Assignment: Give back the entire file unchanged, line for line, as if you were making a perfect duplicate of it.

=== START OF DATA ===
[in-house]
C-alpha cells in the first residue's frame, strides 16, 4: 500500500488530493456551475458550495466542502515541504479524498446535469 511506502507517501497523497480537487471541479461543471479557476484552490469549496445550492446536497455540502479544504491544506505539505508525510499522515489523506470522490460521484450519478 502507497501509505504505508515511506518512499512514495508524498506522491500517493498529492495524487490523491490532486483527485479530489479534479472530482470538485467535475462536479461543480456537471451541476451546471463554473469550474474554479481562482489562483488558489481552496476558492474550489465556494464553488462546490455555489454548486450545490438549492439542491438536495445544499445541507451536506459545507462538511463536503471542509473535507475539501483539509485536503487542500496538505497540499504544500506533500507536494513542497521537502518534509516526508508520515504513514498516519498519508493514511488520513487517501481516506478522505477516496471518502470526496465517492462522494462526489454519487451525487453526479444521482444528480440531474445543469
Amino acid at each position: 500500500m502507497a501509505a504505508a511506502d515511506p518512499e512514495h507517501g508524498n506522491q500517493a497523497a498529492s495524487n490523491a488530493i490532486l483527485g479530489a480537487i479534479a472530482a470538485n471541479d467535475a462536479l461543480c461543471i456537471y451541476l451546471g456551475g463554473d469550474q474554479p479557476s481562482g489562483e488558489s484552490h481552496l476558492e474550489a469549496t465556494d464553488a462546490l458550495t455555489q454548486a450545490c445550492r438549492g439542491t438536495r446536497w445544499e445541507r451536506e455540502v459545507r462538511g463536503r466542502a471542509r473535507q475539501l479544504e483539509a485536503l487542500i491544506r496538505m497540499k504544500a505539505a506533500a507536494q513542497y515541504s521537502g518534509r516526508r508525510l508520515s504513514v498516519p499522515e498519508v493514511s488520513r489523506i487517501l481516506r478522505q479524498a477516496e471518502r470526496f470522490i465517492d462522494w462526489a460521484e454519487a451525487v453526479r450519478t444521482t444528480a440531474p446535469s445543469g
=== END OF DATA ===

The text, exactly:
[in-house]
C-alpha cells in the first residue's frame, strides 16, 4: 500500500488530493456551475458550495466542502515541504479524498446535469 511506502507517501497523497480537487471541479461543471479557476484552490469549496445550492446536497455540502479544504491544506505539505508525510499522515489523506470522490460521484450519478 502507497501509505504505508515511506518512499512514495508524498506522491500517493498529492495524487490523491490532486483527485479530489479534479472530482470538485467535475462536479461543480456537471451541476451546471463554473469550474474554479481562482489562483488558489481552496476558492474550489465556494464553488462546490455555489454548486450545490438549492439542491438536495445544499445541507451536506459545507462538511463536503471542509473535507475539501483539509485536503487542500496538505497540499504544500506533500507536494513542497521537502518534509516526508508520515504513514498516519498519508493514511488520513487517501481516506478522505477516496471518502470526496465517492462522494462526489454519487451525487453526479444521482444528480440531474445543469
Amino acid at each position: 500500500m502507497a501509505a504505508a511506502d515511506p518512499e512514495h507517501g508524498n506522491q500517493a497523497a498529492s495524487n490523491a488530493i490532486l483527485g479530489a480537487i479534479a472530482a470538485n471541479d467535475a462536479l461543480c461543471i456537471y451541476l451546471g456551475g463554473d469550474q474554479p479557476s481562482g489562483e488558489s484552490h481552496l476558492e474550489a469549496t465556494d464553488a462546490l458550495t455555489q454548486a450545490c445550492r438549492g439542491t438536495r446536497w445544499e445541507r451536506e455540502v459545507r462538511g463536503r466542502a471542509r473535507q475539501l479544504e483539509a485536503l487542500i491544506r496538505m497540499k504544500a505539505a506533500a507536494q513542497y515541504s521537502g518534509r516526508r508525510l508520515s504513514v498516519p499522515e498519508v493514511s488520513r489523506i487517501l481516506r478522505q479524498a477516496e471518502r470526496f470522490i465517492d462522494w462526489a460521484e454519487a451525487v453526479r450519478t444521482t444528480a440531474p446535469s445543469g